Valuation Strategies

Determining the value of the business is never an easy task. If a company has significant operating history its valuation will be based on its assets and profits. When we talk about a startup entity with zero or limited commercial activities, the amount of money an investor will be ready to pay for a number of company’s shares will usually depend on the industry statistics and past deals with similar businesses. Entrepreneurs are also advised to research the sales prices of comparable companies in their industry sector.


While price is subject to open negotiation between two independent market participants, the seller and the buyer or the investor and the founder, the parties should be careful about the formula they use to determine how much equity is being sold and acquired. Corporate entities usually have issued shares, which belong to the founders and other shareholders of the company, and reserved shares, which are authorized but not issued. Instead they are reserved in the option pool for future hires and partners. The price for a particular percent of the company equity may be based either with consideration of the option pool or without. What does this mean? For example, an investor offers $4 million for 40% of the company including the reservation of 1 million shares for future options. Under this formula the investor will be entitled to 40% of the company even after the options are exercised and the founders’ shares will be diluted to cover the options. Factually the investor would be entitled to 4.667 million shares, not 4 million shares, for his $4 million. This is not in the best interests of entrepreneurs. They want investors to participate equally in the dilution if additional shares have to be issued in the future. Then entrepreneurs may propose that 1 million reserved shares are not taken into account in the valuation of the company. In this case the investor and entrepreneur will jointly bear any dilution for the reserved shares to be issued in the future.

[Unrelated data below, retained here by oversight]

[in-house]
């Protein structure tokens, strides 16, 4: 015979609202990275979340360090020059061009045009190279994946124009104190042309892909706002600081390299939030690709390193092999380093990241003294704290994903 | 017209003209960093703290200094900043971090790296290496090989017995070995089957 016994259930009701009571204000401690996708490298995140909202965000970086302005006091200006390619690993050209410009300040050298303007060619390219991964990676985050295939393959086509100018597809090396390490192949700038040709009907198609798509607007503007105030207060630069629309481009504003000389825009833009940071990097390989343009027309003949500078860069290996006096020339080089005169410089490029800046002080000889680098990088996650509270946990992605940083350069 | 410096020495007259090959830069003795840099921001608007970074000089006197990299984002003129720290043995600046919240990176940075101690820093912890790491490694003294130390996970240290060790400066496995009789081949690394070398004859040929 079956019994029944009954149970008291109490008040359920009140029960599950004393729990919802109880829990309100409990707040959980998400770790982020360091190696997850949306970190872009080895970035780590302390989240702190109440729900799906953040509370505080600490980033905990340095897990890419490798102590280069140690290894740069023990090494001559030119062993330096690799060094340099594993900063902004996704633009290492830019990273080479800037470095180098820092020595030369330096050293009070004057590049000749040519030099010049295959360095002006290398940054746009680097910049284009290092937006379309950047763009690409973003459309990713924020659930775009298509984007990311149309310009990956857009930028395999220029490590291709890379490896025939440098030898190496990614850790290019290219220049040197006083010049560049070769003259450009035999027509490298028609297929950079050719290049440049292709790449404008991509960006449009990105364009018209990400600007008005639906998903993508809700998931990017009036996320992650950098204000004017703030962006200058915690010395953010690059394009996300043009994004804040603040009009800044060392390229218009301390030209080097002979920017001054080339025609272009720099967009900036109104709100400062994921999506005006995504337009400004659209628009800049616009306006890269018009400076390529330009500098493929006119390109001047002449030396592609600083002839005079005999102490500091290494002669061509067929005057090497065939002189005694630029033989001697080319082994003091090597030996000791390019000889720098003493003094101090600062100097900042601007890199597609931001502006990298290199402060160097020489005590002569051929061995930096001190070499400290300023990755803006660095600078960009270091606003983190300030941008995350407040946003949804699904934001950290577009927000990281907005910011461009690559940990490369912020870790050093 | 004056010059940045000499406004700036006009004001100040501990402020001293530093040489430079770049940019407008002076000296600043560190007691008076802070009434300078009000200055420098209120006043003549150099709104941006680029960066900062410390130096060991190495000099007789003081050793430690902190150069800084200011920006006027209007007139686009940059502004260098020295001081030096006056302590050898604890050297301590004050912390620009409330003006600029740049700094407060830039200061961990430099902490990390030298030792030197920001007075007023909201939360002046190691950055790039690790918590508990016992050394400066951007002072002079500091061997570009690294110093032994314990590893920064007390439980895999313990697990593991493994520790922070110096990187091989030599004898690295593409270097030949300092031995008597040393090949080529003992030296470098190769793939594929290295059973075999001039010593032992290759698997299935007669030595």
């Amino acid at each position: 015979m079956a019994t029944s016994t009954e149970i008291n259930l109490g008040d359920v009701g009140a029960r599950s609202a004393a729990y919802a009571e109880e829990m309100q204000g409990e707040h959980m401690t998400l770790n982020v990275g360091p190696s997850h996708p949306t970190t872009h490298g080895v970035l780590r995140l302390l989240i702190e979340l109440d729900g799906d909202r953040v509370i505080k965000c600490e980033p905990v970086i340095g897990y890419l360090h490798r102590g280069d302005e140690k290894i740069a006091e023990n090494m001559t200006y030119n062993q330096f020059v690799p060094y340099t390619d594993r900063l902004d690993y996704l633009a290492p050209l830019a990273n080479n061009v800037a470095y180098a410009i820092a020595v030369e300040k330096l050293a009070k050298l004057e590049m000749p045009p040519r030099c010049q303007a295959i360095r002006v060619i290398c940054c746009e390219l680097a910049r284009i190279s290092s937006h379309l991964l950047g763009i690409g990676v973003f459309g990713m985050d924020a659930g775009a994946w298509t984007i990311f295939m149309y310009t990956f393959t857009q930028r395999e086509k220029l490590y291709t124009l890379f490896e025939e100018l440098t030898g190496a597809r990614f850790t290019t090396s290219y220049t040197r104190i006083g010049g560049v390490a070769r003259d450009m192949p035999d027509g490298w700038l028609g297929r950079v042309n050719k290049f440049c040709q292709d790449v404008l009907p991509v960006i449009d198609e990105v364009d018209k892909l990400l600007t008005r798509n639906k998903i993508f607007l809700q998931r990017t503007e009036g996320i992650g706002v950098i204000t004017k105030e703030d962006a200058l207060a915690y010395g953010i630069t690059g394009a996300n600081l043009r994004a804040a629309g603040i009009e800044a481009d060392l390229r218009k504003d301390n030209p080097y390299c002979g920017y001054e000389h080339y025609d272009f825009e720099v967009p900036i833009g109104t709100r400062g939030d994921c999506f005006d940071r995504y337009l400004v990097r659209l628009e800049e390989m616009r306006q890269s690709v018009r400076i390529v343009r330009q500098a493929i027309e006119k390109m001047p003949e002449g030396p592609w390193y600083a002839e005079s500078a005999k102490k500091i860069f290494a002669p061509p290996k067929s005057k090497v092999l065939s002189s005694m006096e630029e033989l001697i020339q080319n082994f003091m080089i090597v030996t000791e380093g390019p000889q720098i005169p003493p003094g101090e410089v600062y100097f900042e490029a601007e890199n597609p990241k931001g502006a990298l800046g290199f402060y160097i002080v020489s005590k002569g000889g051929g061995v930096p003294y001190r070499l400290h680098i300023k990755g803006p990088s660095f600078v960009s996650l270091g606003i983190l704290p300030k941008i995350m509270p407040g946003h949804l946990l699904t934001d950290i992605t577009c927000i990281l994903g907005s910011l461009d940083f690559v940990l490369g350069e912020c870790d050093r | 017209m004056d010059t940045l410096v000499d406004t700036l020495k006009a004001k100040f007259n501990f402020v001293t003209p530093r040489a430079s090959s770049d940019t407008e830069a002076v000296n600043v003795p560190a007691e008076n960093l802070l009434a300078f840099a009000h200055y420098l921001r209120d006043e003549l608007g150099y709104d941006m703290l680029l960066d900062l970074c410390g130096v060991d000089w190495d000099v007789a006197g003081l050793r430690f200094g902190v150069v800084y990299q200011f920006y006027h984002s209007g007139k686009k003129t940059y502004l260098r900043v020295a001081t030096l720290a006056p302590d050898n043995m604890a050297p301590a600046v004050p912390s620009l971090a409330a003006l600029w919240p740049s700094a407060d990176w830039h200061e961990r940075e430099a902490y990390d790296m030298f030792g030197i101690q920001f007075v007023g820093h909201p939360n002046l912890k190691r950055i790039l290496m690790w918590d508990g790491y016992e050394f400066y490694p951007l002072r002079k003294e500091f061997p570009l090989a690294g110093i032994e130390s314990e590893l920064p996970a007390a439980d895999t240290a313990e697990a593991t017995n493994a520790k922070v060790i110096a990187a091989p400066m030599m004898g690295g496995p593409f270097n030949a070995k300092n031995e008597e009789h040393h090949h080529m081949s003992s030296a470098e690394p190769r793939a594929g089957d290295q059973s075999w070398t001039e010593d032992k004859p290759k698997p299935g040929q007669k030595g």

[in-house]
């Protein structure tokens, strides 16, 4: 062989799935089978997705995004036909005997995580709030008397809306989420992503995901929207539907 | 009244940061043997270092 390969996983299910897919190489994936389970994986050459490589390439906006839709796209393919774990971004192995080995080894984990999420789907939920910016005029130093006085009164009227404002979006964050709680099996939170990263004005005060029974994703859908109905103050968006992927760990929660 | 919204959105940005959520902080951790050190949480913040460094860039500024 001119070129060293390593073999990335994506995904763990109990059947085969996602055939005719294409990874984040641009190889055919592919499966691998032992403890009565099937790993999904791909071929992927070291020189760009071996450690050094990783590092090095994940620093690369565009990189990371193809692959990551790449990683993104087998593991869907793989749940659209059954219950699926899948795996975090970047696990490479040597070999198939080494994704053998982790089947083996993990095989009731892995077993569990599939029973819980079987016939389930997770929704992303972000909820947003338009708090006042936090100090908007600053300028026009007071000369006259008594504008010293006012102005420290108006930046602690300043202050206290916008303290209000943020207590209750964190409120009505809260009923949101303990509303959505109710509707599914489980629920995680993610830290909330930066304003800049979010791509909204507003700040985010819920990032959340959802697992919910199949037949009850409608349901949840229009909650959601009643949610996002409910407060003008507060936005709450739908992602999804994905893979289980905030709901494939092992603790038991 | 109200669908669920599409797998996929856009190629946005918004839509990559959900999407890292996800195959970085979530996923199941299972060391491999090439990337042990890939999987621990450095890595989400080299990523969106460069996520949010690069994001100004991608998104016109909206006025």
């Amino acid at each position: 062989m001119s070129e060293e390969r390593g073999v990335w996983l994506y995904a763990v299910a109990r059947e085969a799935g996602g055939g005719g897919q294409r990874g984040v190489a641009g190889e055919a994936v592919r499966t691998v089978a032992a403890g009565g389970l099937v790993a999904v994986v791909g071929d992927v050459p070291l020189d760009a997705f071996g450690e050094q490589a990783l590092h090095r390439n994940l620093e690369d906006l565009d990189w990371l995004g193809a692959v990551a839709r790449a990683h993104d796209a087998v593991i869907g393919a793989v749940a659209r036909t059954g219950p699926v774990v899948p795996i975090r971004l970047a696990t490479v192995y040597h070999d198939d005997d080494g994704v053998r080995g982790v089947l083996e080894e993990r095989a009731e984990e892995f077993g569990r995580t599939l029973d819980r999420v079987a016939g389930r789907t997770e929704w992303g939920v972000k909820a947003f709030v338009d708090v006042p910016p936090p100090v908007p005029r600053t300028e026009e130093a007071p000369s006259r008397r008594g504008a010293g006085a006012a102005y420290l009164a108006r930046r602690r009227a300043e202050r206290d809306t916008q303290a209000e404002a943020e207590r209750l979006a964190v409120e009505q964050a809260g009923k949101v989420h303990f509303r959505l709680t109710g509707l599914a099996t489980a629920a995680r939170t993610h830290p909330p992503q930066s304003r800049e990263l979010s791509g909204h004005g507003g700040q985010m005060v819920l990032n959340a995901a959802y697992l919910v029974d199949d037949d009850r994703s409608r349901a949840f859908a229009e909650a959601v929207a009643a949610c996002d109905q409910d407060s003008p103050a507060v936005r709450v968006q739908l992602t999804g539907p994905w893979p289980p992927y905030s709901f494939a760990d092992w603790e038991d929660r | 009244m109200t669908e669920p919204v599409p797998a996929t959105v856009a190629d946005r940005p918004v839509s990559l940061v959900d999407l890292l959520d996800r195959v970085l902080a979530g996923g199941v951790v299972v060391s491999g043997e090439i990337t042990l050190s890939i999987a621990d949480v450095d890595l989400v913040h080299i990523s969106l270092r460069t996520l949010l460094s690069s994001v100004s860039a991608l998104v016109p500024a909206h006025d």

The deals are done on both bases. Most early-stage venture capital deals include an option pool reserve in their valuation. The stronger market position and potential growth of the company the more bargaining power its founders have.

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